Private health insurance sycophants would like to turn it over to private insurers so there can be a profit. Not only would it cost more, it would be less efficient.  No one administering Medicare is paid 7 figure salaries or fly around in corporate owned jets. Those, like Ronald Reagan, who predicted that Medicare would be a precursor to Socialism and a government takeover of the health care system were more than just wrong, they were liars.  In all the years we have had been covered by Medicare, we have never seen a government employee.  Our doctors, hospitals and pharmacists are all private.  The only time we have to talk to a government employee is when a private provider tries to cheat us.  The true story of Natiline Sarkisyan and Cigna tells an all too typically tragic story of the health-for-profit industry.

The difference between private insurance companies vs Medicare was brought home all too painfully, and potentially lethally, last week.  My wife was having chest pains so on 1/7/20013 I took her to our cardiologist.  She was examined and given an EKG.  Our doctor said she appeared to be OK but she needed to be in the hospital over night for further testing and observation. It was a dangerous situation.  His insurance coordinator called SACH (San Antonio Community Hospital) to make a reservation and they told her that she would have to go to the ER because her insurance wouldn't cover a hospital stay. We were astonished.  It seems that, somehow, Medicare had been replaced as her primary insurance with Anthem Blue Cross. According to the hospital records, we would have to go to "My Family Medical Group" in Chino for treatment.

We were sure she was mistaken and I called the number on my wife's Medicare card.  I got through immediately and talked to an agent.  I was told that Anthem had notified them that my wife had signed on with them.  I convinced the agent that it was either a mistake or fraud (my wife has been a repeated victim of ID fraud) and he reinstated her effective 2/1/13. In the meantime, to get hospital help, she would have to go to the ER at SACH.  With the flu epidemic, we decided to take her home and put her to bed for a day or two and wait.  It worked out - her pain subsided and she had no heart attack...but she could have.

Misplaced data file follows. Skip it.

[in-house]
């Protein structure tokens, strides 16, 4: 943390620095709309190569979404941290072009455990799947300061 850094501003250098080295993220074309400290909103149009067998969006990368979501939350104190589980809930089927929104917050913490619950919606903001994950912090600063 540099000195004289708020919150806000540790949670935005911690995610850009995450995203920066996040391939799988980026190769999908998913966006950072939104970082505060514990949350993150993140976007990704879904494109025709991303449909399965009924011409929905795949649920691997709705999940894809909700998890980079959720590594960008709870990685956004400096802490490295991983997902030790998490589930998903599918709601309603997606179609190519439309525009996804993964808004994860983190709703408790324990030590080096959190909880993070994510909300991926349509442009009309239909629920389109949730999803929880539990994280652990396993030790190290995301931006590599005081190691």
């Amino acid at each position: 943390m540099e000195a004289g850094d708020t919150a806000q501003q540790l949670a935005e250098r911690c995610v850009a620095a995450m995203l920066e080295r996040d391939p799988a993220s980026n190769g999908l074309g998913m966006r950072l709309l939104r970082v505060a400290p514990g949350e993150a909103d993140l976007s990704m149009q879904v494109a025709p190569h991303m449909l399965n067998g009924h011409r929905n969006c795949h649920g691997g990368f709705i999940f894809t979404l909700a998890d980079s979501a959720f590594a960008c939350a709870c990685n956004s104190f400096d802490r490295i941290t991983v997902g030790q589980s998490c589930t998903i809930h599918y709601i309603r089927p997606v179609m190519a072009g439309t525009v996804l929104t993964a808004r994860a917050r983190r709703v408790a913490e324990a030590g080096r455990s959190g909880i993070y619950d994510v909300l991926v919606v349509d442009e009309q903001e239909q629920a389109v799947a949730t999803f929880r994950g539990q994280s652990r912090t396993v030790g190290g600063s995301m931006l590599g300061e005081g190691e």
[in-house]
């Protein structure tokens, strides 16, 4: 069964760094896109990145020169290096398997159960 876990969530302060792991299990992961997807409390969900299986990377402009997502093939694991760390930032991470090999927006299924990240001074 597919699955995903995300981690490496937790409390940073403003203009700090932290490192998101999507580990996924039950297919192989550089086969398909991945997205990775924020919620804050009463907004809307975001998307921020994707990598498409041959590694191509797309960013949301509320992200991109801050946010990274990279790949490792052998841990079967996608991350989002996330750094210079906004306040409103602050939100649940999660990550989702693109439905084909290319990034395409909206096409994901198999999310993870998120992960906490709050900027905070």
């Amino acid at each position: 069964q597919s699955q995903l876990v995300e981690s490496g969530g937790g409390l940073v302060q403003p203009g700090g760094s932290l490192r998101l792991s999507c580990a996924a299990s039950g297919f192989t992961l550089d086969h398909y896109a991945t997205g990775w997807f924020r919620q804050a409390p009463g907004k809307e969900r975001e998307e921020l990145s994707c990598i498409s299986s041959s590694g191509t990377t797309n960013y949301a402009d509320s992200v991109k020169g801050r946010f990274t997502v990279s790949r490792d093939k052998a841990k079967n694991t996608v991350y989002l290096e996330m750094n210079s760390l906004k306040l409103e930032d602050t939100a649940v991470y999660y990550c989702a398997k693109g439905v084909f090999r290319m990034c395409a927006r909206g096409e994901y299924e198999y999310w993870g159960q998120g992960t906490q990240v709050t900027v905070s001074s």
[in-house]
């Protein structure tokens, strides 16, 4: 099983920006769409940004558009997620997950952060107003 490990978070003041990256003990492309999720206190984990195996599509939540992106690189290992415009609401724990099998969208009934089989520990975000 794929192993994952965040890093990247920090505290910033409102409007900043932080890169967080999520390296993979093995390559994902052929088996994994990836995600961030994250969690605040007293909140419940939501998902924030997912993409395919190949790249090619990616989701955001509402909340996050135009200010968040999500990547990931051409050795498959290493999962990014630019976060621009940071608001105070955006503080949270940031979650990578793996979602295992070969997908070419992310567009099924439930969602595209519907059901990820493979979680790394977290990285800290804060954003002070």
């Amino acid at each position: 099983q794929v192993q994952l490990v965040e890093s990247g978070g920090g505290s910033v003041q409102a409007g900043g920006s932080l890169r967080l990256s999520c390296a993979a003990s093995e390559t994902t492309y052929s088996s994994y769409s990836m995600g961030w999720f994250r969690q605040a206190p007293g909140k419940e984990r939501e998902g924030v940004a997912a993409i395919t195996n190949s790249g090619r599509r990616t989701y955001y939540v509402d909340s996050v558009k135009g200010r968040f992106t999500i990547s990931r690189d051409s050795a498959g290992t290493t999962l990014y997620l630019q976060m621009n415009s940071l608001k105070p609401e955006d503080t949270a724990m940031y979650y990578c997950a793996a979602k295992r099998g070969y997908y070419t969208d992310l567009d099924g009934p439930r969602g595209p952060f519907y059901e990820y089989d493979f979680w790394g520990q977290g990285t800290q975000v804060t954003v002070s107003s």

The next day, 1/8/13, I called Blue Cross of California, located in Thousand Oaks, CA,  the agency that the system now recognized as my wife's primary carrier.  I waited 25 minutes before I could talk to a representative. After a lengthy dialogue, I was told that my wife had filed an application for coverage and her signature was on the application.  She had not done so.  The representative agree to send me a copy of the signed application.  On 1/14/13, it hadn't arrived so I called the number in Thousand Oaks again.  I waited 30 minutes to talk to a rep.  After a 20 minute plus dialogue involving several holds, I was told that the "grievance was still under investigation" and there may or not be a signed application; it could have been done on the phone.  The rep couldn't or wouldn't tell me why I was told that there was a signed application and why I was told that I was being sent a copy.  I was given a grievance number and encouraged to contact the police and that their investigation was still pending (not even started). We called "My Family Medical Group" in Chino and they had never heard of my wife.

In addition to the superior care provided under Medicare, the absence of any patient required paperwork along with the contrast in the bureaucracy involved in my inquiries belies the common claim by conservatives that government is too clumsy to handle health insurance. I have met bureaucratic red tape and it is them!

Friday, January 11, 2013

More on the nuts; gun variety and House variety...

First the gun nuts.  I'll start out by saying anything more than hunting rifles and a defensive weapon in the home is redundant.  Personally, I am against killing animals for sport but I'm not normal, I guess. Also, personally, I have a two inch Smith and Wesson revolver that I have kept since my law enforcement days. I like to have it, fully realizing that it is virtually worthless.  I know this!  I'm not guessing. Most firearms discharged in the home have resulted in a suicide, murder of a spouse, accidental shooting; or they have been taken in a burglary.  I know, I've written the reports or approved the reports for 13 years as a patrolman, detective, patrol sergeant of watch commander. I have read in the papers of an occasional defense of a home intruder with a gun but rarely.